Automata, time series and physics simulations: the chair for database systems at the University of Tübingen has mangaged to transform them all into rectangular form, and up to now the researchers have encountered no task that could not be “rectangularized”.
Steffen Süpple is founder and partner of Intuity. Before that he was a professor for interaction design at the HfG Schwäbisch Gmünd and scientist at the Institute for Organization and Management of Information Systems at the University of Ulm.
We live in a programmable world. This results in complex systems that interact with other complex systems. We have to learn to model these new links; the better we model them, the better tools we create, the better we can shape the world!
In a design process a model of a situation is built in close interation with stakeholders. The model is represented in sketches and drawings, it is used to build prototypes and eventually products. These products change the world, which means that the models also have to be adapted continually.
Different examples from Intuity show how designers approach such a task and how the process of modeling can change the original task itself. For instance, Intuity had an assignment from a medium-sized manufacturing enterprise to design a user interface for calibrating welding tongs. Modeling the process of calibration revealed that the problem was not the user interface, but the process itself. Intuity then analyzed the whole process, restructured it and designed tools to support it.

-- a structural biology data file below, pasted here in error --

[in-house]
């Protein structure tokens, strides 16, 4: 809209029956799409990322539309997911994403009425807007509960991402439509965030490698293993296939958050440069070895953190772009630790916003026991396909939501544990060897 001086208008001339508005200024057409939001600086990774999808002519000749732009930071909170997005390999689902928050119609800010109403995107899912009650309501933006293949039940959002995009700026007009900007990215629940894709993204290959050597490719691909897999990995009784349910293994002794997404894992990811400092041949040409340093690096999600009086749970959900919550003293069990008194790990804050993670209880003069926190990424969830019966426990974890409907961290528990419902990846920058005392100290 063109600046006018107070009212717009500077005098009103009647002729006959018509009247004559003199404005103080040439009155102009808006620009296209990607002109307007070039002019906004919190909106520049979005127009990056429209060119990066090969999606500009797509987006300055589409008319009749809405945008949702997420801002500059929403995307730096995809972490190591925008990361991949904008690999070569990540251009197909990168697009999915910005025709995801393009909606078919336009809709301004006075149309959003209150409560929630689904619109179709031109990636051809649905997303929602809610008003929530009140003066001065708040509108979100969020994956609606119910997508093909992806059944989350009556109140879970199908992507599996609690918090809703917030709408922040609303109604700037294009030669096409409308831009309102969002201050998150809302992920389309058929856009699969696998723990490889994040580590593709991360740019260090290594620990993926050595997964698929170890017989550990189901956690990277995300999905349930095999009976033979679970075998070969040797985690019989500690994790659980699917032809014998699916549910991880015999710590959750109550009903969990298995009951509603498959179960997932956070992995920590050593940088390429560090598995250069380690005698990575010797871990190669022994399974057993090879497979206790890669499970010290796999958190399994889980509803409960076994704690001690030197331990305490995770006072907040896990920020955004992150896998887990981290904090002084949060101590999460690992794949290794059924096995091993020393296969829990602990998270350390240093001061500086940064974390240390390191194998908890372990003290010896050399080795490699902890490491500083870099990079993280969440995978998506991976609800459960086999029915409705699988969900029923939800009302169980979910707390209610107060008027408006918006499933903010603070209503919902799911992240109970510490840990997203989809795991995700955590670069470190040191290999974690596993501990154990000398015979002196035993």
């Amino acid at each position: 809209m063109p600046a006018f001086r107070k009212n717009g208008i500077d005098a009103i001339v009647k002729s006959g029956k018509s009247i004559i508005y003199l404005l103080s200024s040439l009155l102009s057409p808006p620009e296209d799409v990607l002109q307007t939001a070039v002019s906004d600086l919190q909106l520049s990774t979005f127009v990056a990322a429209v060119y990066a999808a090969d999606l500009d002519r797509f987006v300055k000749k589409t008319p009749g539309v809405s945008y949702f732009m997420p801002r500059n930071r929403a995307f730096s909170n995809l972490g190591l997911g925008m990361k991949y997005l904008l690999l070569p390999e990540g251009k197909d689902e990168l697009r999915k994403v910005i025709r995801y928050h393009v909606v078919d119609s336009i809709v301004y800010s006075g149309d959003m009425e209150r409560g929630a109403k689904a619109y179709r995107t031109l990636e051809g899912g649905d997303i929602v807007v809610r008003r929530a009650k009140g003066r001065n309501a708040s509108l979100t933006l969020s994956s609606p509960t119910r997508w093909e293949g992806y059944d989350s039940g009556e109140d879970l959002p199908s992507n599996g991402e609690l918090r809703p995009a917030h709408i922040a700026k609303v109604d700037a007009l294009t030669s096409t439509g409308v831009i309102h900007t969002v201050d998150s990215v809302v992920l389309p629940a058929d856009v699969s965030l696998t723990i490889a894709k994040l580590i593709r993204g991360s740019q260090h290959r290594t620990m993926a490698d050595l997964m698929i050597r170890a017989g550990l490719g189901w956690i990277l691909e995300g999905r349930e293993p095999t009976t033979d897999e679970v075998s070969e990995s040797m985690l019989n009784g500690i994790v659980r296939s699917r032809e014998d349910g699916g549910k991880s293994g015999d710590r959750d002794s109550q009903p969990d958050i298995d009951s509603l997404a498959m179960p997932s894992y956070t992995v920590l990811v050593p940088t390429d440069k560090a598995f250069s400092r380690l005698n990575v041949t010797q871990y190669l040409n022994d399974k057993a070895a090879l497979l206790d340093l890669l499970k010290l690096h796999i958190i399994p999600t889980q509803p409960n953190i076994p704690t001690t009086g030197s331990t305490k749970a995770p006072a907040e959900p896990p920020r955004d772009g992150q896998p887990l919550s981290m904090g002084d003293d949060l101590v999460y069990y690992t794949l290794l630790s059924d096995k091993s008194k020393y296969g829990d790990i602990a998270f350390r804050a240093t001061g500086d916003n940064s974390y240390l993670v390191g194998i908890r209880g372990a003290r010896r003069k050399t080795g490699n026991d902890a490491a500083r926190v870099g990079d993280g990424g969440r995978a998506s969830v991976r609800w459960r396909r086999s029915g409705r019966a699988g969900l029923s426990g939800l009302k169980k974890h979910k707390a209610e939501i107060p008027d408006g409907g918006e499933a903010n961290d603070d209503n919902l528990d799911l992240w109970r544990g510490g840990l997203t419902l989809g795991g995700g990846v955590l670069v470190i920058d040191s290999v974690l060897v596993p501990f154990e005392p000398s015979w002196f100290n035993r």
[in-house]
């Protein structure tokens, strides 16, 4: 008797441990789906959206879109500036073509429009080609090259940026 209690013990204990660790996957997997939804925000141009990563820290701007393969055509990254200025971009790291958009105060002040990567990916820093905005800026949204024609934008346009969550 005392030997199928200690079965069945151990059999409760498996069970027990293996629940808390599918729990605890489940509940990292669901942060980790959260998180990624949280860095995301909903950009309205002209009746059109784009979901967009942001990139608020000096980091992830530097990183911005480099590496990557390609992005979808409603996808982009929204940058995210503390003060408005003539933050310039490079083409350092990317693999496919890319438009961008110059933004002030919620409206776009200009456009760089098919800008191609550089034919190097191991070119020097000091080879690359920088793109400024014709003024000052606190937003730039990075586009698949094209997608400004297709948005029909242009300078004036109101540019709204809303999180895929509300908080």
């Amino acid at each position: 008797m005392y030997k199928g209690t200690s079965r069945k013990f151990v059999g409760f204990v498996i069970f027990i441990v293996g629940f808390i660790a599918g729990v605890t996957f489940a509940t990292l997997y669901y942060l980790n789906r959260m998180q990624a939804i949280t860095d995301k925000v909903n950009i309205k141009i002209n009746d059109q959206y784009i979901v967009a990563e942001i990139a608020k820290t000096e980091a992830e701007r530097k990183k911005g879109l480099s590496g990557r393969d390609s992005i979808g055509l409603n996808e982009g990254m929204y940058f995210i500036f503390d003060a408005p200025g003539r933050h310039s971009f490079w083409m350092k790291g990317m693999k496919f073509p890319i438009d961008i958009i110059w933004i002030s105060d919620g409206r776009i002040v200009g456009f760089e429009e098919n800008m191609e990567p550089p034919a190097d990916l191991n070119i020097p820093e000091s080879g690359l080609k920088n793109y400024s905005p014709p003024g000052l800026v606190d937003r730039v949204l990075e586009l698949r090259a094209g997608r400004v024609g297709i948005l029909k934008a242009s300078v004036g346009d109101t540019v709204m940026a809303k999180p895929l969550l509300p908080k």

Another example is the cooperation with Cuboid Parking, where the whole operation of small parking decks in city centres is developed. The challenge is to coordinate and cross-link a complex system of subtasks.
Intuity has learned from these and other projects that it is important to
A model is a clipping of the world that reflects some aspects of the world very accurately, and others only roughly or not at all. The fact that such a model is always a compromise, is often neglected. For example, the Mercator projection represents exact angles of the world map, but distorts lengths and areas. This representation is adequate for sea maps, but inadequate for a comparison of country sizes.
The myth of computer scientists sitting in dark chambers is still prevalent. Studies have shown, however, that the best software is written by well-functioning interdisciplinary teams. Many software projects today fail because of missing discussion between developers and domain experts. The reason is not just that developing a culture of discussion is not part of computer science curricula, but also that it is more comfortable for both sides to exchange documents in a well-defined process instead of grappling with a joint task and different professional viewpoints.
Team-driven modeling is an approach to improve the interaction between domain experts and developers in a way that everyone has fun. Domain-driven design serves as a language for the jointly developed domain model, event storming as a method to develop a joint understanding. Both merge into a workshop format where everyone can contribute in equal measure. Hypothetical workflows recorded with sticky notes can easily be created and just as easily be discarded. In this way the participants develop a joint mental model and also a group feeling, where everyone feels responsible for the project.
In the resulting process more time is spent on communication and less time on coding. the native web develops wolkenkit at as a tool to translate a domain-driven design model into code.
We thank the presenters for their interesting contributions and the audience for their interest and the interesting discussions.